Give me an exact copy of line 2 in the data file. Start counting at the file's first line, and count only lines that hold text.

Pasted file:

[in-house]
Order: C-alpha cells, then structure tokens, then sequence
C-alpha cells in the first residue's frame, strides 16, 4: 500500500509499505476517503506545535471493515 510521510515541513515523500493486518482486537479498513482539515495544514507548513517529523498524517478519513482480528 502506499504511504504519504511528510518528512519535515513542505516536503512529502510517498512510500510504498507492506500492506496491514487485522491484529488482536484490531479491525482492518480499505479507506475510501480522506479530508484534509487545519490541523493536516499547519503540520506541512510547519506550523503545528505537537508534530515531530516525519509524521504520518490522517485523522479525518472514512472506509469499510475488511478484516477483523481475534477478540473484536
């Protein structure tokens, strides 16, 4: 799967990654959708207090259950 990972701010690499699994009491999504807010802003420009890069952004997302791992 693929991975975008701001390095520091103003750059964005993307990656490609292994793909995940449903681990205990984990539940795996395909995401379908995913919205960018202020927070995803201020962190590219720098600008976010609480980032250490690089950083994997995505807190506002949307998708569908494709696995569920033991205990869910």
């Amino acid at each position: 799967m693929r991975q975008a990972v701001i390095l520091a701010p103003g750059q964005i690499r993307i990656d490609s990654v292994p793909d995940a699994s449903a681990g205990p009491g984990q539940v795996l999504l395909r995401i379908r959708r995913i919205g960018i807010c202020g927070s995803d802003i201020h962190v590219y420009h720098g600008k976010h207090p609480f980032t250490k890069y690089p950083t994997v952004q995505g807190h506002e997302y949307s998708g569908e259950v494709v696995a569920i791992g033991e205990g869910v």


Order: C-alpha cells, then structure tokens, then sequence